P.A.R.A.D.I.G.M. Shift

Tony Parisi
7 min readSep 19, 2023
The absolute dopest venue I have ever given a keynote at: Meow Wolf, Santa Fe. Photo by NE$$Y the Rilla

Here is the full text of my keynote at the P.A.R.A.D.I.G.M. Shift event at Meow Wolf on September 15, 2023, presented by Santa Fe NFT. I gave an abridged version of the talk due to time constraints.

Thanks, Jeff and Kari from Santa Fe NFT, for pulling together this amazing event, and to Meow Wolf for hosting. It’s an honor to be here, at the birthplace of independent, immersive art.

I’m Tony Parisi, founder of Metatron studio, a content company for the Metaverse and web3. I’ve got a long history in immersive technology: I created the first standards for 3D graphics on the Internet; I programmed some of the earliest code for the Metaverse; and I literally wrote the book on 3D graphics and virtual reality — three of them actually! More recently I helped design a 3D file format called glTF — tech that everyone is using daily today to view interactive models and virtual worlds online.

Before the consumer internet was even a thing in the 1990’s I was already on a mission to give creators the tools to build not websites but their own immersive worlds. I was obviously early in that mission, and the technology was quite primitive — but the world is now coming around to this vision, as we can see all around us with real-time 3D graphics, VR, AR, and spatial computing.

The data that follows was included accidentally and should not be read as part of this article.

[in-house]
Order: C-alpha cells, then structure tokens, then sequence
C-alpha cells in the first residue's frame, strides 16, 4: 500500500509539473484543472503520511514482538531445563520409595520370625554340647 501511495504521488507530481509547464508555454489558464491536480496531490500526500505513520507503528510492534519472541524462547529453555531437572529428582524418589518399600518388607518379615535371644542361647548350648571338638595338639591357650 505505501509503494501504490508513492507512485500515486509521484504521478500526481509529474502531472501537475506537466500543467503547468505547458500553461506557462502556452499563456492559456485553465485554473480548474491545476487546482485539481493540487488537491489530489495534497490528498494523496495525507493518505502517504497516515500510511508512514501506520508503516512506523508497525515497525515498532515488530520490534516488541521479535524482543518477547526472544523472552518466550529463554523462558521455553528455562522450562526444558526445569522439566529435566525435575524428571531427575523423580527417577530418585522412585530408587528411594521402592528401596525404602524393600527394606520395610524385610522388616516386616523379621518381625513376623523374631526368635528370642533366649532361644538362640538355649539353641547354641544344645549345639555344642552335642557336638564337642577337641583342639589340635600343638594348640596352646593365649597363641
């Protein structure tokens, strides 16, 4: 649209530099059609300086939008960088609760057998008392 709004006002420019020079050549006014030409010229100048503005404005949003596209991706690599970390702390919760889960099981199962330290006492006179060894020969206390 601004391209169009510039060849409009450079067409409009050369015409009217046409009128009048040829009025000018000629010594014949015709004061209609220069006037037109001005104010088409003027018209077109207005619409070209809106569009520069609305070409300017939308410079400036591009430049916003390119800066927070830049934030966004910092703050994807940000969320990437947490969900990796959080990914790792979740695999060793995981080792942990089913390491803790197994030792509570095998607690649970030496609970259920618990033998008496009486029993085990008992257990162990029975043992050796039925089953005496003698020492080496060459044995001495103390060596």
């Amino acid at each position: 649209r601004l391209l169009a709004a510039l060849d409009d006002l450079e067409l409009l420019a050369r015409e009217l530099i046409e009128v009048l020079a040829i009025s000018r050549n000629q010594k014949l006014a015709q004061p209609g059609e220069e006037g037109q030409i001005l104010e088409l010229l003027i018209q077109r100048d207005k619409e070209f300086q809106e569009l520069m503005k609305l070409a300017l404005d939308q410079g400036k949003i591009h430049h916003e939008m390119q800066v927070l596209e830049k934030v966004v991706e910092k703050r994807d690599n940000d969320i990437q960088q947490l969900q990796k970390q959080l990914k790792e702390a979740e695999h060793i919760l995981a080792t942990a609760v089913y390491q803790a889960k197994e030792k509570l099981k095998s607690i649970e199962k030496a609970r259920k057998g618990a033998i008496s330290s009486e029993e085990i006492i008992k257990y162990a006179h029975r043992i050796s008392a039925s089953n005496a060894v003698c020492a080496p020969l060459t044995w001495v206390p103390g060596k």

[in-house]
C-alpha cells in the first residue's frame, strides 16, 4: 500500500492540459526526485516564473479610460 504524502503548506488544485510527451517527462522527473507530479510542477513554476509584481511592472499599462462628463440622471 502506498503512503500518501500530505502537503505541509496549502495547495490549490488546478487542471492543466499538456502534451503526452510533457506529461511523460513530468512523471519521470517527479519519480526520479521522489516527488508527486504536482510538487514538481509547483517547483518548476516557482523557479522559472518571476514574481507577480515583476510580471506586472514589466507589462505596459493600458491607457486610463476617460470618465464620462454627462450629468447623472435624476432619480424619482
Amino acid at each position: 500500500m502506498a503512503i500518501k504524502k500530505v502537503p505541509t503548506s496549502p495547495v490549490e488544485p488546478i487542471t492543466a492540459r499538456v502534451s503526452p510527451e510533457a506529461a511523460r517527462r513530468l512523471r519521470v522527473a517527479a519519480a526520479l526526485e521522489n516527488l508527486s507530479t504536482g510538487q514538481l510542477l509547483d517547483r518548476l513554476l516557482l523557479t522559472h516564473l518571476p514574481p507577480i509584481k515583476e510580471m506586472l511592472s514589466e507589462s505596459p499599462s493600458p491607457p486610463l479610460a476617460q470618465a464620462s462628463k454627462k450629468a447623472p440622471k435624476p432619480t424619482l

In all humility I’ve done groundbreaking work — made history with a lot of firsts — but there’s something else. Another force that has driven me all these years. Because, you see, as much as I love technology, I’m also a lifelong musician. I’ve been playing one instrument or another as long as I could walk. So after a long and storied career in software, I recently quit my day job to pursue my artistic dreams, encouraged by the new tools that have come online to help creators succeed — and by the successes I’ve seen from the dear friends that I’m sharing the stage with tonight.

My current music project is called Judgment Day. It’s a rock musical I wrote about love and the end of the world: boy meets girl, boy gets girl, boy loses girl because a malign entity called THE ONE seduces and then enslaves humanity, and the world is destroyed in a cosmic battle between good and evil. AND: curtain. It’s rock, pop, electronic music plus orchestra, with some really memorable tunes… and it’s a whole lot of fun, despite the heavy subject matter.